Risch: My Door's Open 

Idaho's newest Gov shuffles the staff deck

Idaho's newest governor, Jim Risch, is apparently a people person. So much so that he's inviting The People to a once-taboo hideout: the hilltop mansion that used to belong to J.R. Simplot.

The mansion invite was the first whiff of what is starting out to be a very different administration than that of Dirk Kempthorne, now serving as President Bush's Secretary of the Interior since his inauguration last week in Washington, D.C.. Instead of a passel of "policy advisers" under Kempthorne, Risch on Tuesday named a set of "constituent service" leaders to fill out his kitchenette cabinet for the brief seven months he'll have as governor.

"This office gets a tremendous amount of constituent inquiries," Risch said. Instead of developing policy, he said, he wants his staff reacting to those inquiries. Case in point: Risch visited with Eagle residents fretting about flood damage to their neighborhoods due to a fast-flowing Boise River. After sitting down with them, Risch ordered the Idaho National Guard to help repair a breach in a canal that was allowing water to soak the area.

Citizens who contact the governor's office, Risch said, "need a direct answer, they need an honest answer."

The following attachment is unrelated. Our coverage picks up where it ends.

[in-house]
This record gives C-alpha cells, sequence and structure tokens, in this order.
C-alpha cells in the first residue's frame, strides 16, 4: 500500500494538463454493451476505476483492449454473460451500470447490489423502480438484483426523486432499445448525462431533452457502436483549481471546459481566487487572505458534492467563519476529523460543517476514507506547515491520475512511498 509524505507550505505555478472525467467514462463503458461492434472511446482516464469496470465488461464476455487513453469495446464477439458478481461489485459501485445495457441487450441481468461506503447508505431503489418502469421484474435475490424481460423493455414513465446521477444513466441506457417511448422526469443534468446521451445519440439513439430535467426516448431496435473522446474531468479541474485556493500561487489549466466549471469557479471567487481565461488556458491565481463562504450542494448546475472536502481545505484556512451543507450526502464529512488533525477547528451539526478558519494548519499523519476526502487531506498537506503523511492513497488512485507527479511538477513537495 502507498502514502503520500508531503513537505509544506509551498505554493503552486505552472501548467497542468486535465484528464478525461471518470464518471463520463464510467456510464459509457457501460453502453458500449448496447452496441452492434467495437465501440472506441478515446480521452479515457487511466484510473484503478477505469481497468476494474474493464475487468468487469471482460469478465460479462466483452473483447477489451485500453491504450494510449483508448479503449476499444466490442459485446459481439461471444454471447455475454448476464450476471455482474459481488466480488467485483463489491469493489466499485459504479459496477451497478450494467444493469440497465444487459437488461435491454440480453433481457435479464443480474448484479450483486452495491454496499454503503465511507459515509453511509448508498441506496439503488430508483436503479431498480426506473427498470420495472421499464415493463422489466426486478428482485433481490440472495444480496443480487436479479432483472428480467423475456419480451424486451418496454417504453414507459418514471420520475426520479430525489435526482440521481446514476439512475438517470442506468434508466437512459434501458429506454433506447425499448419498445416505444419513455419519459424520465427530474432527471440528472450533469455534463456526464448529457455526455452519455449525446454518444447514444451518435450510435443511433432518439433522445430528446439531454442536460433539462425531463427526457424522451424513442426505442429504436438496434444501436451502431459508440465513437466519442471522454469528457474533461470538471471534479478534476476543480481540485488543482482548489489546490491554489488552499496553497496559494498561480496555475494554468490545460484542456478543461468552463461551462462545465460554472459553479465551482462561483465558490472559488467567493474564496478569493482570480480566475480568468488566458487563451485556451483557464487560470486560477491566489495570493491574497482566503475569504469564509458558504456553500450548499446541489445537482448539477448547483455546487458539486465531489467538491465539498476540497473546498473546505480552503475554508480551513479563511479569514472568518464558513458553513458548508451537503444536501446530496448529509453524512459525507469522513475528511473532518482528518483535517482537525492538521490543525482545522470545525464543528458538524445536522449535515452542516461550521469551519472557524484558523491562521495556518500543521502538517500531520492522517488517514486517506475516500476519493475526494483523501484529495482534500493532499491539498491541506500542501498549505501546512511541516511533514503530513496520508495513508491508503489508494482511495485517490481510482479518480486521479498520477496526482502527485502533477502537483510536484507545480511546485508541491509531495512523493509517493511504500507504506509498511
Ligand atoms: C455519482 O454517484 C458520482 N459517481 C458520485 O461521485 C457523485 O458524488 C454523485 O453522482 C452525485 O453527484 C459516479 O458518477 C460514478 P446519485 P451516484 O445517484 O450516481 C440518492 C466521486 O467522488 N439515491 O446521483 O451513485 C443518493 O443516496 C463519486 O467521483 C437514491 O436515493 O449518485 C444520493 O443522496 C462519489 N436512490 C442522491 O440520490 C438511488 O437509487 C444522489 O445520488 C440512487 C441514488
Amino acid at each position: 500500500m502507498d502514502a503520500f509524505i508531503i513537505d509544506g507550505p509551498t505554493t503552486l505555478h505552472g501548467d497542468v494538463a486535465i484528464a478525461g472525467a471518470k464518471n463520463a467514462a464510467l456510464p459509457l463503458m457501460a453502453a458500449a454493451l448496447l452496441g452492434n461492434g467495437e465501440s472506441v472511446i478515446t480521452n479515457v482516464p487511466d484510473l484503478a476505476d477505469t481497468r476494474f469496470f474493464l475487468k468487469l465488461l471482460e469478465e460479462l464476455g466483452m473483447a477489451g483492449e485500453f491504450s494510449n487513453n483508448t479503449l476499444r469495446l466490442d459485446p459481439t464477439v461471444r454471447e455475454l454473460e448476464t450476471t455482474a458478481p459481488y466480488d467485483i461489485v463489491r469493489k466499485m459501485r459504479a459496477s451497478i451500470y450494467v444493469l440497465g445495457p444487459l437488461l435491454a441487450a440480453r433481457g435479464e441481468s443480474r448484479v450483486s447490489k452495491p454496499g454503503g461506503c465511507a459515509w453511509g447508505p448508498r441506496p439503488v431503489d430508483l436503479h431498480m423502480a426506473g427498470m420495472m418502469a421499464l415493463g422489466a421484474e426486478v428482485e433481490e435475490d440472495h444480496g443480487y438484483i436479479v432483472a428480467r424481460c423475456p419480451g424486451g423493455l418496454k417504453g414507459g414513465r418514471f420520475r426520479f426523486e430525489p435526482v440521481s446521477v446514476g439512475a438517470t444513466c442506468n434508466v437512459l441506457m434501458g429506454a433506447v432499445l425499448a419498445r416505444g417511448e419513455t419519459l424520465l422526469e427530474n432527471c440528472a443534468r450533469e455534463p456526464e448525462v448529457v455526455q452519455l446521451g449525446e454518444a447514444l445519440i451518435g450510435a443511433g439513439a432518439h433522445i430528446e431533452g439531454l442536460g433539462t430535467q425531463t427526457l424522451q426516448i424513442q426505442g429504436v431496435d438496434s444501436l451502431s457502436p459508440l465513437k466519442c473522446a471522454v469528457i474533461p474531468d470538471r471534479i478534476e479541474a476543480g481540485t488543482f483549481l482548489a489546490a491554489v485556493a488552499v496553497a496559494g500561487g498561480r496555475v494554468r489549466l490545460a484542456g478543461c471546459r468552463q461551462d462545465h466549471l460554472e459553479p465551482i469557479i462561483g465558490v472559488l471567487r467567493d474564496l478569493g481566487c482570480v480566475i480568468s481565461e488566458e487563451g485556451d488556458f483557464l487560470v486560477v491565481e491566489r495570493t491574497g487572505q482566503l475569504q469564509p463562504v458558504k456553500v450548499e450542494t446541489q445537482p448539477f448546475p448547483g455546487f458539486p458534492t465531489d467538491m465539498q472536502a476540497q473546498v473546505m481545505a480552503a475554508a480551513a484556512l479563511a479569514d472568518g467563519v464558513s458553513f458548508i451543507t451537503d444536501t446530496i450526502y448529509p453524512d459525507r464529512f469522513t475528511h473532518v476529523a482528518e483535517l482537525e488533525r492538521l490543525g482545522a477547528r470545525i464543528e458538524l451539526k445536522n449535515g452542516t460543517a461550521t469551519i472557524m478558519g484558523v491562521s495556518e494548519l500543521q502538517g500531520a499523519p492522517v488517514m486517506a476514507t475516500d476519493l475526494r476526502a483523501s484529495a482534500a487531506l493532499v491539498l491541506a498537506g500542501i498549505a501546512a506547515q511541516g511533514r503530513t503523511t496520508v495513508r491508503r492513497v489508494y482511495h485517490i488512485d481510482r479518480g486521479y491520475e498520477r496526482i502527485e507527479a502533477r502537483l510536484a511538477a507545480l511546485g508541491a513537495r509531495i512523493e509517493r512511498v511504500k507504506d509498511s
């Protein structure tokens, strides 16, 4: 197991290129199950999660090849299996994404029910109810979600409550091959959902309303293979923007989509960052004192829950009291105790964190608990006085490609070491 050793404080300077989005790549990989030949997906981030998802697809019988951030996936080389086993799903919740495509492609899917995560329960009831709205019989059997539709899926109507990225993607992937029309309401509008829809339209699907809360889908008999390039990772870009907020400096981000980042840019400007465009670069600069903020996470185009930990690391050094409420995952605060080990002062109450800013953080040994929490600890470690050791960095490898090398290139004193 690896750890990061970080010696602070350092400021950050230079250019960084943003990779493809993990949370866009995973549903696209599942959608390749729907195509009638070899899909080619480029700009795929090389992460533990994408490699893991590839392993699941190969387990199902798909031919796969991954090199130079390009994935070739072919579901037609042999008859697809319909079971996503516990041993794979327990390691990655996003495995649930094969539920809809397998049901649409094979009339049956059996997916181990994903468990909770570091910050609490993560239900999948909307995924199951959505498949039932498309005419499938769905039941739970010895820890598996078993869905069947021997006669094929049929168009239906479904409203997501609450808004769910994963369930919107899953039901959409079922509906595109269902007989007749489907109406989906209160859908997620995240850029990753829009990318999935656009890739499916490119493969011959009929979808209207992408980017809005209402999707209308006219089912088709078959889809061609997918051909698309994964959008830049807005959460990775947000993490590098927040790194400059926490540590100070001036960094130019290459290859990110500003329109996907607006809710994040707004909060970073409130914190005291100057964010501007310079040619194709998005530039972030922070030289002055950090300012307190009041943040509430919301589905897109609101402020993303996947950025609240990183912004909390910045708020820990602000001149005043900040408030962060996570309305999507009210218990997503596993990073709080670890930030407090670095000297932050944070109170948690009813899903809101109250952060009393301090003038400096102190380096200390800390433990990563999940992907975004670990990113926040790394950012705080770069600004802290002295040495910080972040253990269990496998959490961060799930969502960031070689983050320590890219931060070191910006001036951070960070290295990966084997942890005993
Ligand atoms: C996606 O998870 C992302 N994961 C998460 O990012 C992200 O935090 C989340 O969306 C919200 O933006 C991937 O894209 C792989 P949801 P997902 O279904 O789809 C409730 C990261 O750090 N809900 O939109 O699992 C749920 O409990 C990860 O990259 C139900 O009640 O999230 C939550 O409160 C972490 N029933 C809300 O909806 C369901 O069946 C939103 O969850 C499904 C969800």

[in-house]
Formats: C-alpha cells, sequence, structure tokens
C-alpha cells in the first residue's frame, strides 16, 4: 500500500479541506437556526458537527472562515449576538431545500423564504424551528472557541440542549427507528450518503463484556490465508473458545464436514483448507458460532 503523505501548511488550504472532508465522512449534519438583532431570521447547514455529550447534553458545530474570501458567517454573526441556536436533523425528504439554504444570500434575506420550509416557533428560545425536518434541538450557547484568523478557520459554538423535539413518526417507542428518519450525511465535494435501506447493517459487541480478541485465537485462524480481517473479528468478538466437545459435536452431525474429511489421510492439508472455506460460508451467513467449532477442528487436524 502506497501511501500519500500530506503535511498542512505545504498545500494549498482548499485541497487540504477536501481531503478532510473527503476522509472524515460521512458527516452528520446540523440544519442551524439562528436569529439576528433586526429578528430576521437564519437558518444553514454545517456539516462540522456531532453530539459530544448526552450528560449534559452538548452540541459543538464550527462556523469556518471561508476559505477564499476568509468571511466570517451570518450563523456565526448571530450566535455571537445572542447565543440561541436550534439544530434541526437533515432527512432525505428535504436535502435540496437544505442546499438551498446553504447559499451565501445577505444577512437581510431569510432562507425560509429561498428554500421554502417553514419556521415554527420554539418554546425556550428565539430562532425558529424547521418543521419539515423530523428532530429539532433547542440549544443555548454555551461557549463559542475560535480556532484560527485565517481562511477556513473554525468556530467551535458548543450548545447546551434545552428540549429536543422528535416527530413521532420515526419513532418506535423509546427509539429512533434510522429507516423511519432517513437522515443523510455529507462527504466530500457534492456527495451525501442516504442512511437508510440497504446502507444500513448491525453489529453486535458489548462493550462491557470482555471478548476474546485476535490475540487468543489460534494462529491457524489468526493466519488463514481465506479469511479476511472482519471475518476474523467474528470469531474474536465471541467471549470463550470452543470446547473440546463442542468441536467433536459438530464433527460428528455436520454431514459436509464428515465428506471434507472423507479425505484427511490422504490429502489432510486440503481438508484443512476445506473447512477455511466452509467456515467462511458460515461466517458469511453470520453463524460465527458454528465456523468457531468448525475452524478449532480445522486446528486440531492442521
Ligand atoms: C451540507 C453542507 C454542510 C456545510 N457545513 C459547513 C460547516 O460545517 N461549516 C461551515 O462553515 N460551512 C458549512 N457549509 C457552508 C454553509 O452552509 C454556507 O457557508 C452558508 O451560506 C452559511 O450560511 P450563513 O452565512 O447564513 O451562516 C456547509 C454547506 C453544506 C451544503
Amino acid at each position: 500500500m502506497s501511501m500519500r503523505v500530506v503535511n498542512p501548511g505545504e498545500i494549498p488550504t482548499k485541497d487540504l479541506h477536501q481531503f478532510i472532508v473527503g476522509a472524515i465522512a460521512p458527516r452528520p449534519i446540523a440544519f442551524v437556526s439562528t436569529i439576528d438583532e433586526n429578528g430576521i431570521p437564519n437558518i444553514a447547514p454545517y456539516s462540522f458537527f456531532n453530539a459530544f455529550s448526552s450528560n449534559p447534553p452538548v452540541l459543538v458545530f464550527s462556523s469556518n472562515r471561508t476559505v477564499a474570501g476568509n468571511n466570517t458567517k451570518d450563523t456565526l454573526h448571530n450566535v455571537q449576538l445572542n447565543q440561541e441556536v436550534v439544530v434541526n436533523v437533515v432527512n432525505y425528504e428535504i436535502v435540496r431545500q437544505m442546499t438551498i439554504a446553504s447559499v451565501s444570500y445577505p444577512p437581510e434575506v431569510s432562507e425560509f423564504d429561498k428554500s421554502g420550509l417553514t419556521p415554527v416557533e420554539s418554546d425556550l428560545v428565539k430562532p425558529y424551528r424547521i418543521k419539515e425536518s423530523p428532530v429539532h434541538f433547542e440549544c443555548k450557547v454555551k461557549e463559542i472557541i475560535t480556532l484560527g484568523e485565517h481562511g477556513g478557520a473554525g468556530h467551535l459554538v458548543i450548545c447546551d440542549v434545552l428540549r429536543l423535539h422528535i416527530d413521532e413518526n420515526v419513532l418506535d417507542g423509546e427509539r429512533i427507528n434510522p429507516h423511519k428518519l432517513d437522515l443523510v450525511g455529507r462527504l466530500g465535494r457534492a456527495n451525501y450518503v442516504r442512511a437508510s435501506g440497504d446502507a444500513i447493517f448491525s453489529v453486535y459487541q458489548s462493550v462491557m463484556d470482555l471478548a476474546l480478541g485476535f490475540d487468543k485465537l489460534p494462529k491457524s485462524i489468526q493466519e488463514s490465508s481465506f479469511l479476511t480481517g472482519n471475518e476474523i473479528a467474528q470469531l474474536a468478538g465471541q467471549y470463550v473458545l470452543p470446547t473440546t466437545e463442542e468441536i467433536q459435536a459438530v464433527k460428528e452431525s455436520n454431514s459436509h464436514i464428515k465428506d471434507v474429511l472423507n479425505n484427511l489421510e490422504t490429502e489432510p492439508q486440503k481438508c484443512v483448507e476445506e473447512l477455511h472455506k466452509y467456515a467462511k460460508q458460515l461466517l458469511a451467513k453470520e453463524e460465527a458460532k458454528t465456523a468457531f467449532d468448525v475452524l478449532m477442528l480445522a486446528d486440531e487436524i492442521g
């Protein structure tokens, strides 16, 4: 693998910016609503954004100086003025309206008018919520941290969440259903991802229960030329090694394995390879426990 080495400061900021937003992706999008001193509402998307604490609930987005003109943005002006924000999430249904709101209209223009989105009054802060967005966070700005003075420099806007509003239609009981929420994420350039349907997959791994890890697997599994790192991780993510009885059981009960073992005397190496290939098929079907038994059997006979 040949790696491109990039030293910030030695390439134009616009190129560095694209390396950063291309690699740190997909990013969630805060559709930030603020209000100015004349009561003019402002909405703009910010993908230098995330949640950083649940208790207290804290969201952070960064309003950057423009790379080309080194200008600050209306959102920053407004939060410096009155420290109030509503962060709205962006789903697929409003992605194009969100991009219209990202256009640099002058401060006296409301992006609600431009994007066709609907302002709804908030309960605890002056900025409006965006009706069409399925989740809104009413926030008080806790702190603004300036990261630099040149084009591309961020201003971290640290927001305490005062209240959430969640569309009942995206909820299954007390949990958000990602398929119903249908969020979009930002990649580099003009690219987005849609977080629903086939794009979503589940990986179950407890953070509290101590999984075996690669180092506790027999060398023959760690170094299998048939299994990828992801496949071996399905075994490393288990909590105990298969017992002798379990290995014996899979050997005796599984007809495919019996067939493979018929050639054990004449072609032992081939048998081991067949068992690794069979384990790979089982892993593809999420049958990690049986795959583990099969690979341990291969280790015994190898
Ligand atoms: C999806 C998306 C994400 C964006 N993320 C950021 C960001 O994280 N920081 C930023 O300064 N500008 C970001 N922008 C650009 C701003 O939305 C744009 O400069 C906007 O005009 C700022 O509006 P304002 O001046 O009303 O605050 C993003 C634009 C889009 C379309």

This people-first agenda isn't a bad one to pursue for a guy running for office; he is on the ballot in November to take his old lieutenant governor's job back, and is opposed by former Democratic Congressman Larry LaRocco.

Risch wisely resisted comparisons to his former boss. But it's noteworthy that his new staff is absent many of the faces that gathered under the Kempthorne banner: Brian Whitlock, Kempthorne's chief of staff, is apparently out. Mike Journee, Kempthorne's press secretary, has taken a PR job. David Lehman, Kempthorne's policy director, was also nowhere to be seen this week.

First on Risch's short agenda will be to write a new rule management proposal for millions of acres of Idaho roadless areas, a directive from Bush's Department of Agriculture. Risch called the job of crafting the rule "the No. 1 thing biting at me."

One significant holdover from the Kempthorne administration will be there to help: Jim Yost, formerly an advisor to Kempthorne on natural resource issues, has a similar title under the Risch administration. The roadless area proposal isn't small potatoes: depending on how Risch writes it, conservation groups worry, the plan could open millions of acres of pristine roadless forests to development.

Meanwhile, festivities are ongoing: the public can come to the Risch inauguration Friday at noon, on the Statehouse steps. Following that, if they get one of the first-come, first-serve tickets, they can head to the mansion. The Simplot invite was the brainchild of Risch's wife, Vicki. Using private funds, she and Governor Risch have set up a hotline for the limited supply of free tickets you'll need. Call 1-800-543-6992.

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